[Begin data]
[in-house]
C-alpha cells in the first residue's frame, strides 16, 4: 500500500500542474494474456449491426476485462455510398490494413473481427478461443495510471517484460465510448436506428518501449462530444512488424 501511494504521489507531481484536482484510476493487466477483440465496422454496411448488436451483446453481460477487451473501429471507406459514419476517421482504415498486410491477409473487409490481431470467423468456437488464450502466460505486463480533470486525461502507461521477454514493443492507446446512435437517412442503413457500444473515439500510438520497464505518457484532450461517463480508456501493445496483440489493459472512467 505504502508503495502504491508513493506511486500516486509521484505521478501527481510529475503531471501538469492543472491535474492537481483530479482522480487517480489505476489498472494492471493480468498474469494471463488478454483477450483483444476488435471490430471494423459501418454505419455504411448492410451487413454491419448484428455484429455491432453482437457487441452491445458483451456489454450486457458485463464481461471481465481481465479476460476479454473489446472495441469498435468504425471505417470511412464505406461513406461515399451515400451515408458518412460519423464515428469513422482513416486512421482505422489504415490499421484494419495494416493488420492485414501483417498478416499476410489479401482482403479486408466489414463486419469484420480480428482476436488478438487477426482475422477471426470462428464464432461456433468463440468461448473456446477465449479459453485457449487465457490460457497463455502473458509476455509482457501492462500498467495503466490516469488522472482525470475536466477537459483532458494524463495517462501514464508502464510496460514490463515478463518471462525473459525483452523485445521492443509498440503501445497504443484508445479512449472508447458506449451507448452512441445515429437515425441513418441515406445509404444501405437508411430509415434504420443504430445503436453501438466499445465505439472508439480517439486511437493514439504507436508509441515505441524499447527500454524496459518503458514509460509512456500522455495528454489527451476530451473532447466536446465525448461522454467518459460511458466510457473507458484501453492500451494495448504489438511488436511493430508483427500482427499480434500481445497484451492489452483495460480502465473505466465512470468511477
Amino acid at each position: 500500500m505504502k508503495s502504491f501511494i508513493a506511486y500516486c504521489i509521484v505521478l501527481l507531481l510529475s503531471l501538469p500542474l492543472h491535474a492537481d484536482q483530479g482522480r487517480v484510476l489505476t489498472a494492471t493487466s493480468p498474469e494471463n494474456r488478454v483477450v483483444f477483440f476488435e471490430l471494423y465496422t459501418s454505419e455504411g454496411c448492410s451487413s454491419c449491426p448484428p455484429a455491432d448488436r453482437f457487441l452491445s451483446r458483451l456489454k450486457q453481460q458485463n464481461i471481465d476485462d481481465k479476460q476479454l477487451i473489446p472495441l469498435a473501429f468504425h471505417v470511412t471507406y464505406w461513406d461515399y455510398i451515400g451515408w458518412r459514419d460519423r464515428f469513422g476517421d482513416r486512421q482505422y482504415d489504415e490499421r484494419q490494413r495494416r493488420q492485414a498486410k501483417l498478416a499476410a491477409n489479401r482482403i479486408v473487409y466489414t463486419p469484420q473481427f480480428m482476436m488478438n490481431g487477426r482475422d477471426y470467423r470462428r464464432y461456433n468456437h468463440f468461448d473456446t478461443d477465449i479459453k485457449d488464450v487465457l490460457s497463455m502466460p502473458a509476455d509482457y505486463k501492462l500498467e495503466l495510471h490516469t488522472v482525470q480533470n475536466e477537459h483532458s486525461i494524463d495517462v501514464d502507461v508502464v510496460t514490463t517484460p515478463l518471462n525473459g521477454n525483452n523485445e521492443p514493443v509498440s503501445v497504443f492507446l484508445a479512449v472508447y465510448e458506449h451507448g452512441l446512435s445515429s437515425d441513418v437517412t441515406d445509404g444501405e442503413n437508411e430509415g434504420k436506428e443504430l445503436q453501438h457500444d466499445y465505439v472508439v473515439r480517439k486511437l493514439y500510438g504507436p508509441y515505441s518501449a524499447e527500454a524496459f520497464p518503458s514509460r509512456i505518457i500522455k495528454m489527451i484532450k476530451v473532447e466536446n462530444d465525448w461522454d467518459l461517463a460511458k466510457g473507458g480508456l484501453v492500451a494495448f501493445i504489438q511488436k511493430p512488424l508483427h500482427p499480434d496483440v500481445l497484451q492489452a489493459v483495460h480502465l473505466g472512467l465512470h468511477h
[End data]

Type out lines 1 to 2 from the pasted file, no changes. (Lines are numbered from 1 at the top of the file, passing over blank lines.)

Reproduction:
[in-house]
C-alpha cells in the first residue's frame, strides 16, 4: 500500500500542474494474456449491426476485462455510398490494413473481427478461443495510471517484460465510448436506428518501449462530444512488424 501511494504521489507531481484536482484510476493487466477483440465496422454496411448488436451483446453481460477487451473501429471507406459514419476517421482504415498486410491477409473487409490481431470467423468456437488464450502466460505486463480533470486525461502507461521477454514493443492507446446512435437517412442503413457500444473515439500510438520497464505518457484532450461517463480508456501493445496483440489493459472512467 505504502508503495502504491508513493506511486500516486509521484505521478501527481510529475503531471501538469492543472491535474492537481483530479482522480487517480489505476489498472494492471493480468498474469494471463488478454483477450483483444476488435471490430471494423459501418454505419455504411448492410451487413454491419448484428455484429455491432453482437457487441452491445458483451456489454450486457458485463464481461471481465481481465479476460476479454473489446472495441469498435468504425471505417470511412464505406461513406461515399451515400451515408458518412460519423464515428469513422482513416486512421482505422489504415490499421484494419495494416493488420492485414501483417498478416499476410489479401482482403479486408466489414463486419469484420480480428482476436488478438487477426482475422477471426470462428464464432461456433468463440468461448473456446477465449479459453485457449487465457490460457497463455502473458509476455509482457501492462500498467495503466490516469488522472482525470475536466477537459483532458494524463495517462501514464508502464510496460514490463515478463518471462525473459525483452523485445521492443509498440503501445497504443484508445479512449472508447458506449451507448452512441445515429437515425441513418441515406445509404444501405437508411430509415434504420443504430445503436453501438466499445465505439472508439480517439486511437493514439504507436508509441515505441524499447527500454524496459518503458514509460509512456500522455495528454489527451476530451473532447466536446465525448461522454467518459460511458466510457473507458484501453492500451494495448504489438511488436511493430508483427500482427499480434500481445497484451492489452483495460480502465473505466465512470468511477